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Integrated Transistor With Individually Variable Current Amplification

IP.com Disclosure Number: IPCOM000077979D
Original Publication Date: 1972-Oct-01
Included in the Prior Art Database: 2005-Feb-25
Document File: 2 page(s) / 29K

Publishing Venue

IBM

Related People

Berger, HH: AUTHOR [+2]

Abstract

For many integrated circuit applications it is advantageous to provide transistors with different current amplifications. This applies to monolithic, bipolar storage arrangements in which low-current amplification transistors are preferably used for the storage cells, whereas high-current amplification transistors are preferably used for the control circuits integrated with the former transistors.

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Integrated Transistor With Individually Variable Current Amplification

For many integrated circuit applications it is advantageous to provide transistors with different current amplifications. This applies to monolithic, bipolar storage arrangements in which low-current amplification transistors are preferably used for the storage cells, whereas high-current amplification transistors are preferably used for the control circuits integrated with the former transistors.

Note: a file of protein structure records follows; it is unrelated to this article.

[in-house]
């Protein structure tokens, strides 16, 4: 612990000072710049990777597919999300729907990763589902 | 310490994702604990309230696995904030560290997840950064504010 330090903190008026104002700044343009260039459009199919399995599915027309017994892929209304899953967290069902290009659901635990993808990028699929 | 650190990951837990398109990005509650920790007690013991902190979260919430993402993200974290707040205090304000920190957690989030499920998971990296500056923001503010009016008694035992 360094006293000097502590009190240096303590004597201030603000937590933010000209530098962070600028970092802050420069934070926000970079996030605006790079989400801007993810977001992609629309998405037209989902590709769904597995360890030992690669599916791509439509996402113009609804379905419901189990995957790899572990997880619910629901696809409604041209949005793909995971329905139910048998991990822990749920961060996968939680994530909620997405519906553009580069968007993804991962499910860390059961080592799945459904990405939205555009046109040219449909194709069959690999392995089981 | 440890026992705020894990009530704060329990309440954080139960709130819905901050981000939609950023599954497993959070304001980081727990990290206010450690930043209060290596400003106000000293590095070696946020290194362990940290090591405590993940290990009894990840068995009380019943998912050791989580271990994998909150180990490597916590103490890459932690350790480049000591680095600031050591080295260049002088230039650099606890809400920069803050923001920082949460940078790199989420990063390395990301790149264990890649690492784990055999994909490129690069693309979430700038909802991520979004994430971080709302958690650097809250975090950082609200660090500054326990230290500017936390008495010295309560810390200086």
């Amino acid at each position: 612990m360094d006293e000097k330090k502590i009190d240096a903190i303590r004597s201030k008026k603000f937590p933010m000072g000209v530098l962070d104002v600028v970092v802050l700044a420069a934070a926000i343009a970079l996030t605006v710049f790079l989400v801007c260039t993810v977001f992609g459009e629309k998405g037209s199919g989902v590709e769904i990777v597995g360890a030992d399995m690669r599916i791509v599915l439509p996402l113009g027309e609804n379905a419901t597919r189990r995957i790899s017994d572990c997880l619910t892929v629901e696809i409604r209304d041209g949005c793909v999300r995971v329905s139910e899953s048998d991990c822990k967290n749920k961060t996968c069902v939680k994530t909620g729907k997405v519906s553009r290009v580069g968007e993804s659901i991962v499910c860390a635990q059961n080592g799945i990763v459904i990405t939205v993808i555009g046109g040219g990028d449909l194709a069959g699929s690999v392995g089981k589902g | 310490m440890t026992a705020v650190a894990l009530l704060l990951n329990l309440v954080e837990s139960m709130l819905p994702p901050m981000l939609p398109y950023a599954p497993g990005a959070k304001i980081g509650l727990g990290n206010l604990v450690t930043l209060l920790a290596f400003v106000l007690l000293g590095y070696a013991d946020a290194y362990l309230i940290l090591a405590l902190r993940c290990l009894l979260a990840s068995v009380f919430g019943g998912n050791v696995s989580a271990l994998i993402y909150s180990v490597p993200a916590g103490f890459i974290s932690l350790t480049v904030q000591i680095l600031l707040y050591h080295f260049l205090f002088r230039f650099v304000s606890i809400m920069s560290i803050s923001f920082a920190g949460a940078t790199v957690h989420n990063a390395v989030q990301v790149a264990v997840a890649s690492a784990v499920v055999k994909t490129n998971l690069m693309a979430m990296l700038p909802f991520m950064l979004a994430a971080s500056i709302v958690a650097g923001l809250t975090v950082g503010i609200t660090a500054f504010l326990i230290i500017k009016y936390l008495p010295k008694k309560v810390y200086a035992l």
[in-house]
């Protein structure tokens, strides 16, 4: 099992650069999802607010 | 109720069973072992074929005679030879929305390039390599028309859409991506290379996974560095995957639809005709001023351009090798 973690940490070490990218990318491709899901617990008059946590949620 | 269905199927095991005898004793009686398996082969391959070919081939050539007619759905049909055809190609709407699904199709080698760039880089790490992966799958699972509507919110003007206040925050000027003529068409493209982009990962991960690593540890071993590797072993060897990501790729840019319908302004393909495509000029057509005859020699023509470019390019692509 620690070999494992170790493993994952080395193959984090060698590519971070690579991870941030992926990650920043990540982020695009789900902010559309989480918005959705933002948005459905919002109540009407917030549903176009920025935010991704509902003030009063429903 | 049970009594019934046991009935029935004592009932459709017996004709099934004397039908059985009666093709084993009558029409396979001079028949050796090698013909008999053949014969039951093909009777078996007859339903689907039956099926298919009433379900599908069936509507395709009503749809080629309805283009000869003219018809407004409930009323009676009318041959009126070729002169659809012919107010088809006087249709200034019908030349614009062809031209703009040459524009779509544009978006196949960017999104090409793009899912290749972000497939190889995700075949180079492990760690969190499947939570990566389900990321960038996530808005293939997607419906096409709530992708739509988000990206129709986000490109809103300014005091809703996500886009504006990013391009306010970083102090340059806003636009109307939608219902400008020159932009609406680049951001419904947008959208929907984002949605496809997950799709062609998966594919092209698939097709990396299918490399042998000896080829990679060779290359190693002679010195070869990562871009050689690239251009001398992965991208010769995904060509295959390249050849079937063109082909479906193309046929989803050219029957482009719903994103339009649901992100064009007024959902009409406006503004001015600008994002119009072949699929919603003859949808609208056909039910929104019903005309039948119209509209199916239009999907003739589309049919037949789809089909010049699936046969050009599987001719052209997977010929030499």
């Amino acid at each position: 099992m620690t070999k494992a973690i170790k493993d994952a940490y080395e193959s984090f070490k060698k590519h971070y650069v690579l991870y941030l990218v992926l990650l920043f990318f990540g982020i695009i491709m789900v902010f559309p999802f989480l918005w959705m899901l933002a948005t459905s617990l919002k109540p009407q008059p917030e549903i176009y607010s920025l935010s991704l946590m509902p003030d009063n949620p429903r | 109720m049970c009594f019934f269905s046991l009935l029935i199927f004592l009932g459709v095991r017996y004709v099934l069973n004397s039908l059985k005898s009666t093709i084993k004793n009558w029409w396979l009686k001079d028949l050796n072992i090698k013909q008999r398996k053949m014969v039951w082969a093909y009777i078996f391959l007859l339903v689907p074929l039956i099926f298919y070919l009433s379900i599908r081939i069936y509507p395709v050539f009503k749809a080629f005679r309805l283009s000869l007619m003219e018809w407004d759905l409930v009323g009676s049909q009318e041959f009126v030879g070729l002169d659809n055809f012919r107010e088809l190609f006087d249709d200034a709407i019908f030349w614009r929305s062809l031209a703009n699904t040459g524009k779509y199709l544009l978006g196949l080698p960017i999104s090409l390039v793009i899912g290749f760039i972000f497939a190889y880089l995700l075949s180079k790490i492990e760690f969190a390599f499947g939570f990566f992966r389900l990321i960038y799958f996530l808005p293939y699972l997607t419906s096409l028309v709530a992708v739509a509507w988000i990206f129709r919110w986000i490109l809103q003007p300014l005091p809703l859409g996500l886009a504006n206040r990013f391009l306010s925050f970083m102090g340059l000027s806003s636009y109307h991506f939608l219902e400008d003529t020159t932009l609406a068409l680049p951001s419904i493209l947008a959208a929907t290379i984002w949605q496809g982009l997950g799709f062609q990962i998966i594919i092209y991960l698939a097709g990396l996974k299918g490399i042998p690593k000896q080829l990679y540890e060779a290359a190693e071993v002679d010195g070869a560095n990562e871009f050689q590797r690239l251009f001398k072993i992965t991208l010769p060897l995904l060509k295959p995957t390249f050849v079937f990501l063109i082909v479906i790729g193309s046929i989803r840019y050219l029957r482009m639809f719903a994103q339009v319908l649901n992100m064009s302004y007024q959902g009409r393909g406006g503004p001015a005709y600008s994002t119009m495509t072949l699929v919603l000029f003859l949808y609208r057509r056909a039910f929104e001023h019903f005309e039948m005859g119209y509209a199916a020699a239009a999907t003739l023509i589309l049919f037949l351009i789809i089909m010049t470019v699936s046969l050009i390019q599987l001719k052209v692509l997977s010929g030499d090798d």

The following transistor structure permits a selective reduction of the normally high-current amplification, without requiring additional process Steps.

Fig. 1 is a cross-sectional view of the structure consisting of a P substrate, an epitaxial N collector with an N+ subcollector, and a collector-embedded P base with an N+ emitter. In addition to the P+ isolation, an N+ collector contact zone is provided. Emitter E, base B, and collector C are contacted. This structure differs from the usual transistor structure in that a P+ base region, corresponding to the P+ isolation, is arranged under a part of the emitter. The current amplification can be varied by suitably selecting the area ratio of the p+ base region arranged underneath the emitter region. The P+ isolation and the P+ base region cam be produced in one process step.

The equivalent circuit diagram of Fig. 2 shows two transistors connected in parallel, one having a low-current amplification P+ base and the other having a high-current amplificat...